Please ask more questions if you want and I'll help as much as I'm able.
Your fellow photosynther, 
courtney.woods (Over 1 year ago)
Thank you for your response, Nathanael! I feel more comfortable about what our project might look like.

I'm doing the project through Microsoft's Innovative Teacher Contest and just found out that I was approved to go ahead and begin. I'll be handing the reins over the students now and allowing them to explore the technology and take charge of the project's direction. 

I'm sure they will be posting their questions and issues soon. Would you mind if I gave them your username?
courtney.woods (Over 1 year ago)
This is kind of what I was thinking of (but with 360 views)

Is this a panorama or a Photosynth ( Newbie here!) Would a Photosynth be terribly difficult for 8-10 year olds to do or could they manage it? Can a panorama be added to Bing Maps? Part of the project will be to explore other synths and connect with different communities around the world. 

On the side of that synth, I see how you can click the picture to zoom into individual areas and provide a short description. I'd like the students to work together to take a bunch of different pictures and develop them into one cohesive synth or panorama. Then, after that they will work as a team to write the descriptions.
courtney.woods (Over 1 year ago)
Maybe we could link the photosynth to a website that provides more in depth descriptions, pictures and audio recordings?

Am I on the right track at all. The kids will figure out quickly if I'm not! But they're much better tech problems solvers than I :-)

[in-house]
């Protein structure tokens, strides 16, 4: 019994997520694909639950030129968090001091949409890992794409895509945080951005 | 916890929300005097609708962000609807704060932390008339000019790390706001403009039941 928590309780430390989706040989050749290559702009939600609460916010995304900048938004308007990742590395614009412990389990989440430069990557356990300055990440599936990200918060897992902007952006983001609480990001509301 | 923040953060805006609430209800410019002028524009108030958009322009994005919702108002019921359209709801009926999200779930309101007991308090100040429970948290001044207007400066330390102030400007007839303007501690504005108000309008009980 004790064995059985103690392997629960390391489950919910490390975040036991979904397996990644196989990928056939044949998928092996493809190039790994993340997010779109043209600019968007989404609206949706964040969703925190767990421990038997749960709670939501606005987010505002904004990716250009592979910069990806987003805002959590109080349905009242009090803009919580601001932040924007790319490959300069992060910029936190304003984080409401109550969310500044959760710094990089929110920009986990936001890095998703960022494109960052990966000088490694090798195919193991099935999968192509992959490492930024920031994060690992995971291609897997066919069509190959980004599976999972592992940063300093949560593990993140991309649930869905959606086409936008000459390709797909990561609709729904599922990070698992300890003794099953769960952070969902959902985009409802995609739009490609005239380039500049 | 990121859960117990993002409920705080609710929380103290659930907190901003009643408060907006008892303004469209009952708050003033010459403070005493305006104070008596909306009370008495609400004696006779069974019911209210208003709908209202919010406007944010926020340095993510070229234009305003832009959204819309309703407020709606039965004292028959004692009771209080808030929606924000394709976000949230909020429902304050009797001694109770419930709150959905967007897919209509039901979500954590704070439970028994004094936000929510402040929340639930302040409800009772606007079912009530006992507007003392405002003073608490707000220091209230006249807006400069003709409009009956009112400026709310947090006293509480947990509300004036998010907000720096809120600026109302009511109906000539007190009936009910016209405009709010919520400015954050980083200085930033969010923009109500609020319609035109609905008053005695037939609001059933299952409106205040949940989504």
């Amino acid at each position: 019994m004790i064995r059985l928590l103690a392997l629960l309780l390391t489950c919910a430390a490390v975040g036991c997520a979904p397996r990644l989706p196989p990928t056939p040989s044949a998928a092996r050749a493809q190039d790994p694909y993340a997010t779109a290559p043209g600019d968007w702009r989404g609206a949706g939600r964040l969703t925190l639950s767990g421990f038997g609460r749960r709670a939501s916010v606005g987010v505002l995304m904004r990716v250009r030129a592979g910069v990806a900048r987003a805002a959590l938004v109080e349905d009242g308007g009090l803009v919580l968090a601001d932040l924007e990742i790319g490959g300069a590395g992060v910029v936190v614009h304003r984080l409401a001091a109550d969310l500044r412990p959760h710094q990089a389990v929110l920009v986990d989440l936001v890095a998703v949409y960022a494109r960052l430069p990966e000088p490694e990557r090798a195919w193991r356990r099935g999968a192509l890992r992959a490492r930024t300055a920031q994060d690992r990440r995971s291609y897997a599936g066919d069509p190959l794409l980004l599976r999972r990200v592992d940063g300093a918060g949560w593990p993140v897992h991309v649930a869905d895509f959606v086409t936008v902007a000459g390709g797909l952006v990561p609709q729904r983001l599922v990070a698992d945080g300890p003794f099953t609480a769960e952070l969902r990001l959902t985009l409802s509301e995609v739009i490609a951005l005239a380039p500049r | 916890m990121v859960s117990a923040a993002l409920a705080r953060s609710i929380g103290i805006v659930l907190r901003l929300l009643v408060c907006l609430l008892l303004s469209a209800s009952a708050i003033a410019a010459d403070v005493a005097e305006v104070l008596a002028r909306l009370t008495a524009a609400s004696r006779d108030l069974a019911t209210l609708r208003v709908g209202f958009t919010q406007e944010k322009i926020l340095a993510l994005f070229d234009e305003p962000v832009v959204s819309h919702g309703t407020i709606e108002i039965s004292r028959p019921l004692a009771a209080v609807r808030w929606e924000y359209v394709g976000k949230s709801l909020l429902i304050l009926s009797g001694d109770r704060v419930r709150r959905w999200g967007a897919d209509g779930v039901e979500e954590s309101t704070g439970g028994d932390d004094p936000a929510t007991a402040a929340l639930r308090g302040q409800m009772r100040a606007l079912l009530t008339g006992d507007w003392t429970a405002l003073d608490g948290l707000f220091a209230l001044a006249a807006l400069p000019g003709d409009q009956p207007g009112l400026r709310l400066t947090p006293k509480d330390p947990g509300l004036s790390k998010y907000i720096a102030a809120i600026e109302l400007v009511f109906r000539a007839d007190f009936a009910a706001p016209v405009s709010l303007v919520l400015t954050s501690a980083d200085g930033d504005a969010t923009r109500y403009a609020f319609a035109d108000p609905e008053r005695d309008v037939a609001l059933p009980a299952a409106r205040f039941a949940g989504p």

Thanks again for your help - those links were especially helpful!
Nathanael (Over 1 year ago)
I'll be happy to help as I have time. 

As to the example that you linked to, that's a panorama. 

The basic difference is that a panorama is multiple photos taken from a single position (latitude, longitude, altitude) which have been merged into a single chunk of photography (at maximum a hollow sphere or bubble of photography.

A photosynth, on the other hand, is multiple photos taken from different positions, moving the camera all the way around a subject. It is by tracking individual portions of the subject and watching how they move in relationship to each other that a photosynth is able to estimate the arrangement of those image features in 3D space. 

If that is a little abstract, here's a location where I shot a panorama and a photosynth: 
Nathanael (Over 1 year ago)
Let's see... other questions...

:: Yes, both synths and panos can be geo-tagged and geo-aligned on Bing Maps. 

:: Yes, you can include links to other pages with more information such as audio, etc. in either the synth's or panos' description field or in comments below.